The Williams general plan is due for its 10-year update, and the public is invited to be a part of the process.
Community members can get information and give comments about the general plan process at the April 18 Planning and Zoning Commission meeting at 7 p.m. in the council chambers, 113 S. First St.
"The plan is intended to be a general, kind of a broad overview of where a community is and how we see it going in the next 10 years," City Manager Brandon Buchanan said. "It does offer some specifics, but it's primarily a guiding document."
The Williams City Council approved a general plan proposal from Counts Planning at its March 14 meeting. The plan is expected to cost about $17,550.
The city uses outside planning firms to complete the general plan because of limited resources.
"The process requires expertise and time that we just don't have available right now from city staff," Buchanan said.
Rick Counts, president of Counts Planning, completed Williams' 2003 general plan when he was the head planner for Community Sciences Corporation.
"It gives us a leg up on being able to compare where we were then and where we are now and where the city wants to go in the future, and I think that's a big help," he said. "We can hit the ground running, and we don't have to start from scratch."
A general plan considers the status of seven elements and then lays out an implementation program, consisting of short-, mid-, and long-term actions to achieve objectives.
The first element is land use, including areas inside and outside of the city limits.
"What we're looking at is what's been developed, what's on the land, how much of it is urban or rural type uses and how much of it is still undeveloped or open space," Counts said. "We kind of look to the future and consider where new types of development might be accommodated."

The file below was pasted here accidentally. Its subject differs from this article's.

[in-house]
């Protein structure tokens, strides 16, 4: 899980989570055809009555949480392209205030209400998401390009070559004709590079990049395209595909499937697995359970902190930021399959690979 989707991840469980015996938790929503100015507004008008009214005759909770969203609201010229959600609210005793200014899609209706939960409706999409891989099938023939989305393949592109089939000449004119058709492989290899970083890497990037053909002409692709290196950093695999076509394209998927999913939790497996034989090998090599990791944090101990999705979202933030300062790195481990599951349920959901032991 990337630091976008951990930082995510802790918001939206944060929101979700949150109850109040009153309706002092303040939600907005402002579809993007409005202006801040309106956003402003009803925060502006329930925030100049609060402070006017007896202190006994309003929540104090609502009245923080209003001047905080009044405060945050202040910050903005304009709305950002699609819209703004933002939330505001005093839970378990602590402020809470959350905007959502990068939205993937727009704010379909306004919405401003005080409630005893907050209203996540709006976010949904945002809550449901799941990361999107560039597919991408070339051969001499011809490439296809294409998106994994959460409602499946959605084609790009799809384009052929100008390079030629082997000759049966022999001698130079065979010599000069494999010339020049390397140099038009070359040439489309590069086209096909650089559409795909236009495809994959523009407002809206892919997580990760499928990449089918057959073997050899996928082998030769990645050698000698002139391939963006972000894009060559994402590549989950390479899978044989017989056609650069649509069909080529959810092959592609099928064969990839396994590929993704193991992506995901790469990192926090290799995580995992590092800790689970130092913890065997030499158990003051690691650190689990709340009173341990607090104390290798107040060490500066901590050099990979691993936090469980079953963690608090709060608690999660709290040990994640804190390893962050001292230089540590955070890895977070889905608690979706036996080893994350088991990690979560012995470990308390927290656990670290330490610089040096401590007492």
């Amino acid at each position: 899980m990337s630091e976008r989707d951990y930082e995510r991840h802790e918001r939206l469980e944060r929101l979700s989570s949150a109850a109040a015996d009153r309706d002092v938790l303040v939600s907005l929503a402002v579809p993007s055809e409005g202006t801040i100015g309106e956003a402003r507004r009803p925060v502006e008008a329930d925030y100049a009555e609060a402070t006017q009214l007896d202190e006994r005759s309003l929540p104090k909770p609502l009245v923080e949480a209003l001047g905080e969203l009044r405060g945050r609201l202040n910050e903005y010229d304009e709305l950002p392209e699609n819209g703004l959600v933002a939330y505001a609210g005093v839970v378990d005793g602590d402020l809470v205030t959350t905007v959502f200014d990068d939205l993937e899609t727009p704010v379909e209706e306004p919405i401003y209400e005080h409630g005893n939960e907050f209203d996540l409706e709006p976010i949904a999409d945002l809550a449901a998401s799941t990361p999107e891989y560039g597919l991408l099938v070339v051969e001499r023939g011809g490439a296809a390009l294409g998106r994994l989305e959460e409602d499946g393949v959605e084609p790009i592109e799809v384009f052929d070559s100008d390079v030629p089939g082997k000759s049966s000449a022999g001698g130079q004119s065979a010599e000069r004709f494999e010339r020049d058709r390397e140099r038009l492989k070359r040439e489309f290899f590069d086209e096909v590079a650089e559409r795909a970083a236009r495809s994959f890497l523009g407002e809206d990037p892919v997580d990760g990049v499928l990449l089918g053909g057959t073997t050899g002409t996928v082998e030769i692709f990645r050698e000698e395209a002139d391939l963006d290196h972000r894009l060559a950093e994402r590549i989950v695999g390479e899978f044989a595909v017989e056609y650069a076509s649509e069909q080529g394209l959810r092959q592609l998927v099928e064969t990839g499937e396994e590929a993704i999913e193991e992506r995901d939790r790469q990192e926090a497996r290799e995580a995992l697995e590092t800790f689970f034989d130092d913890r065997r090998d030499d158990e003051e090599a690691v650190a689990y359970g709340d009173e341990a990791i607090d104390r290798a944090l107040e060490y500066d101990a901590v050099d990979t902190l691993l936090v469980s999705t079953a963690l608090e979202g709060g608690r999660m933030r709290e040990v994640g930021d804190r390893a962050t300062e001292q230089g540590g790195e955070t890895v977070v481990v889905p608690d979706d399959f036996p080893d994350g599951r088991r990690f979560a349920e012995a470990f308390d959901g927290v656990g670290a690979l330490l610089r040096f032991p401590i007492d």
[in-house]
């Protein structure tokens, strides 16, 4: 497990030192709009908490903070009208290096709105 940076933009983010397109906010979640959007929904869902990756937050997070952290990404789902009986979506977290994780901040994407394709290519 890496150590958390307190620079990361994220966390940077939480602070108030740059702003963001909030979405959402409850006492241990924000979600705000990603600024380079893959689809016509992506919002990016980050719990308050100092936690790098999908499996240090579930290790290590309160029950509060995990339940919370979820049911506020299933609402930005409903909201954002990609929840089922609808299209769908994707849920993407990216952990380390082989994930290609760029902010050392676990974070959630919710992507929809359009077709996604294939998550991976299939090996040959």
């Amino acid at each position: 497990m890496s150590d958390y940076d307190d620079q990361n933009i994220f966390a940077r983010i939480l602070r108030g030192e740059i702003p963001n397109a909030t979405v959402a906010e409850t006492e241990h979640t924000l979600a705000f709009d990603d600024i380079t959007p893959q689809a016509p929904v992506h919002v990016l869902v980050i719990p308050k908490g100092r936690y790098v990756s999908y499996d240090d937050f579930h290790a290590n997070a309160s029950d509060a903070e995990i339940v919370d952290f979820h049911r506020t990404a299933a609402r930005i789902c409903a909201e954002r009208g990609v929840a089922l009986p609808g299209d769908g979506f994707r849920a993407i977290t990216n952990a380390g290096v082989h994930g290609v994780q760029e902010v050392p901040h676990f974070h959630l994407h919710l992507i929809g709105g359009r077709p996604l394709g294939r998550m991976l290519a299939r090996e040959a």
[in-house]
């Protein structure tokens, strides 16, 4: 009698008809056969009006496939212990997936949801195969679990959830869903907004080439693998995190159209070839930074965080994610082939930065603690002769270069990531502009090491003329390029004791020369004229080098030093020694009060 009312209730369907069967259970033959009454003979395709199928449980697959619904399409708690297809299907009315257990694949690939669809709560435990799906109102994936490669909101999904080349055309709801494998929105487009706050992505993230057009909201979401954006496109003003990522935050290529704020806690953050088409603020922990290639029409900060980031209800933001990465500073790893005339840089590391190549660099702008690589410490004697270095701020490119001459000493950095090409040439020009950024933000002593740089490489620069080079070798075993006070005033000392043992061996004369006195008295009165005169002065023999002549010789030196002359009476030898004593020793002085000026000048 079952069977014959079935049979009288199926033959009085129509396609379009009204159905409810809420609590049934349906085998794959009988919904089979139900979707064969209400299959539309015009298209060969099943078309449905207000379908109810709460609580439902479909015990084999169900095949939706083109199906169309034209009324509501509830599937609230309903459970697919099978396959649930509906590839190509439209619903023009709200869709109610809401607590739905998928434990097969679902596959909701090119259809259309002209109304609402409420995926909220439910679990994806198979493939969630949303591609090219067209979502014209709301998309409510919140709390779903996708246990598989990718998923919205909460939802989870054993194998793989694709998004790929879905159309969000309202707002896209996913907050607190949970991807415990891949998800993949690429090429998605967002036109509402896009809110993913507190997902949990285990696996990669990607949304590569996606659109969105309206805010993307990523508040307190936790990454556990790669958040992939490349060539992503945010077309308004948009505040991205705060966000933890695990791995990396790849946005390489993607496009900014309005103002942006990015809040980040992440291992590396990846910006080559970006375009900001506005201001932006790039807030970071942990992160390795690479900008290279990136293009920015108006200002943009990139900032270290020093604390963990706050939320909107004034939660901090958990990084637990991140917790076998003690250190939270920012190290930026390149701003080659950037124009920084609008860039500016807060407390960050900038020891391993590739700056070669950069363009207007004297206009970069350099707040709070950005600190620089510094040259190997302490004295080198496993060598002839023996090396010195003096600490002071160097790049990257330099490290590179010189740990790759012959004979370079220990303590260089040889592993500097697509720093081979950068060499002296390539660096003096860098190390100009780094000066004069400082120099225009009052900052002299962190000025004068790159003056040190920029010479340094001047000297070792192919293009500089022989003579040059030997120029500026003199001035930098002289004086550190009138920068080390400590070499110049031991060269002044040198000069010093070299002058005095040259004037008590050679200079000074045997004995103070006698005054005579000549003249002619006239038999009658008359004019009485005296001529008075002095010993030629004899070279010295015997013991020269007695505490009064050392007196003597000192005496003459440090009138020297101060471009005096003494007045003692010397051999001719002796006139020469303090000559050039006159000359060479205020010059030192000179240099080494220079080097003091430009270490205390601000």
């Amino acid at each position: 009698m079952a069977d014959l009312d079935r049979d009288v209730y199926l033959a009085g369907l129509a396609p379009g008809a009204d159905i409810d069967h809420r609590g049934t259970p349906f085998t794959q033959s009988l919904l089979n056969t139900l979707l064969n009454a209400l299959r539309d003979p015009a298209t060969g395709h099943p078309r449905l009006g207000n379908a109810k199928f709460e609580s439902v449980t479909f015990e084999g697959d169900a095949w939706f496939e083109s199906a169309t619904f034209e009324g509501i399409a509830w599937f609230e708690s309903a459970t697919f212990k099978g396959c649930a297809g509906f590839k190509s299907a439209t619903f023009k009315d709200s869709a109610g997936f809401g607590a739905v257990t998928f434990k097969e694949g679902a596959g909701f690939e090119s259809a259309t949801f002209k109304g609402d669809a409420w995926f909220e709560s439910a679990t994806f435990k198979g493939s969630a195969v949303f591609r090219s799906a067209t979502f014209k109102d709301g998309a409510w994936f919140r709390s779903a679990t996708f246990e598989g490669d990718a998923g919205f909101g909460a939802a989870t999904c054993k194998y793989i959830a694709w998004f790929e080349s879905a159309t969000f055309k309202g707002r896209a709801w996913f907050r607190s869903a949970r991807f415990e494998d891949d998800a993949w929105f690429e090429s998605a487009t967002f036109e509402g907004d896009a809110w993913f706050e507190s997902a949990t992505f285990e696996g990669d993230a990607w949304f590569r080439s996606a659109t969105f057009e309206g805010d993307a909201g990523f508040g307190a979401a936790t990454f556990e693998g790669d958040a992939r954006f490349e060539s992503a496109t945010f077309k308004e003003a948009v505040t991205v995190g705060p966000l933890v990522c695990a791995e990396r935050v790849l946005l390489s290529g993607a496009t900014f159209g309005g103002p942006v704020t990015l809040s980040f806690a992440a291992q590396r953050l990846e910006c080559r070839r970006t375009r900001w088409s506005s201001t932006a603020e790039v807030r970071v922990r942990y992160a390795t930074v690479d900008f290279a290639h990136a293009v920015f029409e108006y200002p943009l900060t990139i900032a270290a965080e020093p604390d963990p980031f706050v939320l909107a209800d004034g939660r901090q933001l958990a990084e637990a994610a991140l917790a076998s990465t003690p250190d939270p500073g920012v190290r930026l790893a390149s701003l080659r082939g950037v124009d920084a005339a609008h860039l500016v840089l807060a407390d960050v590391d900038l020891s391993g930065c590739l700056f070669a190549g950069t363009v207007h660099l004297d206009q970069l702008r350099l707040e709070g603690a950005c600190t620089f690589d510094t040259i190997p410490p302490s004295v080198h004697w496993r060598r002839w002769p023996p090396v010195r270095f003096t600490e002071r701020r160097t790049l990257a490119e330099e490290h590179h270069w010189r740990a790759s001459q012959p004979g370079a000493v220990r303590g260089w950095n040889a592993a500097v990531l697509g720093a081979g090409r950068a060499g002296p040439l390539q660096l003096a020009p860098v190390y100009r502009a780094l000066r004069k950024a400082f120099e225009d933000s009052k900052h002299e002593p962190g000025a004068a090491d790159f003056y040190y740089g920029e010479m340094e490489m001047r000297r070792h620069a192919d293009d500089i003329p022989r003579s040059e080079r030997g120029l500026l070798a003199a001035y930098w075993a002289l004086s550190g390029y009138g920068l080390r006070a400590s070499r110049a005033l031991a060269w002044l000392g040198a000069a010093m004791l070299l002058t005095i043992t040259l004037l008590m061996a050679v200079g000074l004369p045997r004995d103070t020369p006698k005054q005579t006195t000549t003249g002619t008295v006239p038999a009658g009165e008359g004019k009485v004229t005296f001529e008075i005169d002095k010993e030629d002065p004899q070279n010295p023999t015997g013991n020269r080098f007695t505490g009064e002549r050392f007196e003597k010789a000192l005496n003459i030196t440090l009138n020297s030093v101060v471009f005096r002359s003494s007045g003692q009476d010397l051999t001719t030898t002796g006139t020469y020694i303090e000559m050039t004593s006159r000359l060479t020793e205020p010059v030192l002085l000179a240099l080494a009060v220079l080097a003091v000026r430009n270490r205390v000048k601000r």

The second element is circulation, or transportation. For this element the planner considers the city's road network, bicycle and pedestrian traffic, and other connections, like I-40 and the Grand Canyon Railway.
The third element of the general plan is water resources, including retaining well water and surface water for dry periods.
The fourth element is cost of development, which takes into account how taxpayers and prospective developers pay for infrastructure when new construction occurs.
The fifth element is growth areas, which takes into account the most economical way to develop land.
The sixth element is open space, which includes parks, playgrounds and the natural surroundings of the area.
The final element of the plan is environmental planning, which deals with conserving natural resources.
The whole general plan process is expected to last until October.
After the April 18 meeting, another meeting will possibly take place in June. At the second meeting, Counts will share some preliminary findings with the community. At a third meeting, to possibly take place in August, Counts would present a draft proposal.
At that point, the general plan would undergo a 60-day review period, in which county and state agencies as well as members of the community can make additional suggestions. Finally, a public hearing would take place at a Planning and Zoning Commission meeting and then the city council will consider the plan for adoption.
Counts said he is pleased to be working in Williams again and hopes to hear comments about the plan from residents of all ages.
"I really look forward to being up there and rolling up my sleeves again," he said.